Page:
More than a comedy

Ansley Mitchell watches the heart-wrenching tale of Bojack Horseman

Bryan McKnight

Ansley Mitchell watches the heart-wrenching tale of Bojack Horseman

Everybody has that one show that they just love to go back and watch over and over again. For me that show is Bojack Horseman, a so called “comedy” about a washed up sitcom actor, who just so happens to be a horse. I know that sounds weird, but in this cinematic universe the animals talk and act just like the people that live alongside them.

Anyways, the three seasons of Bojack Horseman that are on Netflix have been watched by me several times at this point. While the show is funny and certainly a comedy, it’s not the jokes that keep me coming back.

The show takes an indirect approach to conveying  depression by using humor and a realistic character that the audience can relate to. However, the show isn’t for everyone. If you’re an energetic, clean shaven, optimistic, young person then you will more than likely not connect with the show on an emotional level.

If you’re like me though, and life doesn’t always seem so shiny and bright, then all your free time for the next few weeks just got booked.

Bojack Horseman, the main character of the show, suffers from depression, alcoholism, drug abuse, bad relationships, etc. so odds are that any given viewer could identify with at least one of his many flaws. Despite all these depressing traits, the message behind the show is still uplifting in my eyes. Behind every one of Bojack’s numerous problems is a constant underlying cause; himself.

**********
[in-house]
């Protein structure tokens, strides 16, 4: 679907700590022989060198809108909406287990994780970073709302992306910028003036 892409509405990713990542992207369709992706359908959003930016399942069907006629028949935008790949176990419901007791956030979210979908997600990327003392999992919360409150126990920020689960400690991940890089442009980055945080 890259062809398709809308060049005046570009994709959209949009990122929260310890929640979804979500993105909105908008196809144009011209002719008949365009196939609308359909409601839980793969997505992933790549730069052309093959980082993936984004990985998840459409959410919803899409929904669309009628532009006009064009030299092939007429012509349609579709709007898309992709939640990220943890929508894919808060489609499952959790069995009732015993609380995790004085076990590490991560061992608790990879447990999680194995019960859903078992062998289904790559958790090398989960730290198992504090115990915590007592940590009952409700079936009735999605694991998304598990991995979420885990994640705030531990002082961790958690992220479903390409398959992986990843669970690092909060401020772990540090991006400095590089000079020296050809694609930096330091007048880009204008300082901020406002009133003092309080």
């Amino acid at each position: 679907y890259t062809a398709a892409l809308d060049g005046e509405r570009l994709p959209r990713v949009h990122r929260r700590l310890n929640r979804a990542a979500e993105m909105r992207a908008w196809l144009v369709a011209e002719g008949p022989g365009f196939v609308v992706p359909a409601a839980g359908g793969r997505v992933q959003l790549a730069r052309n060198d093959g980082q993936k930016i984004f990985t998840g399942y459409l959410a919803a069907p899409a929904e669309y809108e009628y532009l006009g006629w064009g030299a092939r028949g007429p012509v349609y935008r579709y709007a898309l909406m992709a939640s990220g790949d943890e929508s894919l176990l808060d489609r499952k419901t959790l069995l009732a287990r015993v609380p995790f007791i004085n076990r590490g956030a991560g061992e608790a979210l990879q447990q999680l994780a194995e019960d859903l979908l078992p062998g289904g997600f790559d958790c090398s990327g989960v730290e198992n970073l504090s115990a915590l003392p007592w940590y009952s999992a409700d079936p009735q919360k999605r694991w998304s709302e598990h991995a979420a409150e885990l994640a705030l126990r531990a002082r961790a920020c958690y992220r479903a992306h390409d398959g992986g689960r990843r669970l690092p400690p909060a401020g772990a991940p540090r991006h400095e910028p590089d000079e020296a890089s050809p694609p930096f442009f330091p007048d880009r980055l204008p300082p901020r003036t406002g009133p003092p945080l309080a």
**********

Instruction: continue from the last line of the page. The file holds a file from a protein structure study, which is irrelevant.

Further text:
He’s depressed because he puts himself in that state. He’s an alcoholic because he’s too weak to quit. He can try to blame all of his issues on others or on circumstances, but deep down everybody is responsible for their own happiness.

It’s really a humbling realization to come to grips with the fact that if, in the long run, you as a whole aren’t happy, it’s your fault. I’m not a depressed person who cries himself to sleep to the sweet methodic sound of Bojack’s voice, but I do sometimes get hit with the weight of life and how I’m destined to work until I die with no real alternative. The world can be a difficult place and I think sometimes it’s better to embrace that fact rather than to push it to the side and act as if life is a breeze.

Bojack puts that hard hitting fact right at the forefront, which is why I can watch a show with a talking dog named Mr. Peanutbutter as a character and still feel like it’s realistic.

Like I said before, Bojack Horseman might not be for everyone, but it’s at least worth watching an episode or two due to the relevant themes and honestly I just think it’s hilarious. Sometimes it’s tough to catch the jokes through the sound of my own sobs, but I’m told it’s funny.

I kid. I kid. But seriously, the jokes are witty and quick and if you don’t pay close attention you will miss at least half of them. The characters are as diverse as I’ve ever seen in a show. Some are weird, some are boring, some are optimistic, some are depressed, and all of them are intriguing.

Life’s too short to not binge great shows on Netflix so, if you’re ever feeling like the world is too much or maybe you just want a quick laugh make sure to check out Bojack Horseman.